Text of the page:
Warplanes: Mirage F1 Is Ready For Its Most Challenging Role


September 6, 2017: France recently sold 63 recently retired Mirage F1 fighters for use as adversary aircraft to train combat pilots. The aircraft were not sold to another country but to a commercial firm; ATAC (Airborne Tactical Advantage Company) that will refurbish at least half of the Mirages for combat training. ATAC is an American firm which provides flight and combat training mainly to the U.S. Navy and Marines but also other customers.

The use of contractors for military functions proliferated after the Cold War ended in 1991, especially in the United States and Europe. This was nothing new. The CIA, and later SOCOM (Special Operations Command) have long used contractor firms for logistics and air transport, especially in parts of Asia, South America and Africa where even civilian charter airline service was not available, or simply because the missions were classified.

For example the U.S. military uses the Phoenix Air Group to provide twin engine passenger and cargo aircraft to move American troops and equipment around Africa. This was nothing new for the Phoenix Air Group, which had long provided the U.S. Air Force with specially equipped Learjet 35/36 aircraft for electronic warfare training. The Learjets are twin engine aircraft fitted out with electronic warfare equipment and manned by technicians who can replicate a multitude of situations fighter and bomber pilots might encounter in combat. Phoenix also has dozens of twin engine cargo and passenger aircraft for charter, which AFRICOM hired rather than creating its own transport service.

AFRICOM (Africa Command) is similar in organization to other commands (Central, for the Middle East, and South, for Latin America, etc). AFRICOM coordinates all American military operations in Africa. Before AFRICOM was created in 2007 those operations were coordinated between two other commands (the one covering Europe and the one covering Latin America). The establishment of AFRICOM means more money for counter-terror operations in Africa, and more long range projects. But there was not much infrastructure in Africa and contractors had to be used.

ATAC is the largest commercial firm providing military flight training. This is a common function for basic flight training but ATAC expanded into training for combat pilots and that included “adversary training” that uses Western aircraft and veteran military pilots or accurately represent potential enemy warplanes. In the past the American A-4 and F-5 were popular for this task. But potential foes are using more capable fighters and the Mirage F1, which entered service in the mid-1970s and has been upgraded since.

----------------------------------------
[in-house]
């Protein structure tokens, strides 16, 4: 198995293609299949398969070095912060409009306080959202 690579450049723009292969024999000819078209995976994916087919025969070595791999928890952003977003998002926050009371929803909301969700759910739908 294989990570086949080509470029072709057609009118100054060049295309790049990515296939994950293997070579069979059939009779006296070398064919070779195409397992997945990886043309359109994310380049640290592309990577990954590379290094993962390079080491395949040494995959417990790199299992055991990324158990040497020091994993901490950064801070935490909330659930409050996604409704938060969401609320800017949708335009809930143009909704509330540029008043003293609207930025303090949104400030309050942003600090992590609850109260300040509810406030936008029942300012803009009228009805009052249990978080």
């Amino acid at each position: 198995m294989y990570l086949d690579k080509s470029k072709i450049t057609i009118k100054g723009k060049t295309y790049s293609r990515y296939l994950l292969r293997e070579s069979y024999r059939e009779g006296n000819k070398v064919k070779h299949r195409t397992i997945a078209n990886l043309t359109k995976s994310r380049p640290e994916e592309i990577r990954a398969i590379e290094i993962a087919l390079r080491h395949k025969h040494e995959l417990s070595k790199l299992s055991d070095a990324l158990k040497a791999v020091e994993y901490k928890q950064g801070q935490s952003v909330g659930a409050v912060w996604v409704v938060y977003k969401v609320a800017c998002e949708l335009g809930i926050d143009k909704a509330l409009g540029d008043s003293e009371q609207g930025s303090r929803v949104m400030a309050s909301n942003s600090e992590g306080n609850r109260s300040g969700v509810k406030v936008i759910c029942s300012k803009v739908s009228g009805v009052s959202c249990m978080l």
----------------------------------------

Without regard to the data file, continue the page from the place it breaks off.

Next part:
France retired the last of its The Mirage F1s in 2014 but this aircraft is still used by some countries (Gabon, Iran, Libya and Morocco) and the manufacturer long provided refurbishment and upgrade services for the 720 built through 1992. The Mirage F1 is a 16 ton interceptor that can only carry two tons of weapons. With modern electronics and missiles it is still be a formidable air defense aircraft. ATAC got the Mirage F1s for a few hundred thousand dollars each and France will have them demilitarized (all classified or strictly military equipment removed) and ATAC will then have about half of them modified to act as various types of potential enemy fighters. The rest of the Mirage F1s will be used for spares which will enable ATAC to use some of the Mirage F1s for a decade or more,

By the late 1990s the use of retired combat personnel as "adversary pilots" became popular and ATAC soon expanded that that to supply adversary aircraft as well. In the 1990s civilian instructors were already being used for part of military flight training. But with so many pilots getting out, the navy and air force could no longer afford to provide military pilots to play the role of the bad guys in "Top Gun" type exercises. Former military pilots were hired to play the bad guys and were very good at it became many had done that sort of thing before they retired.




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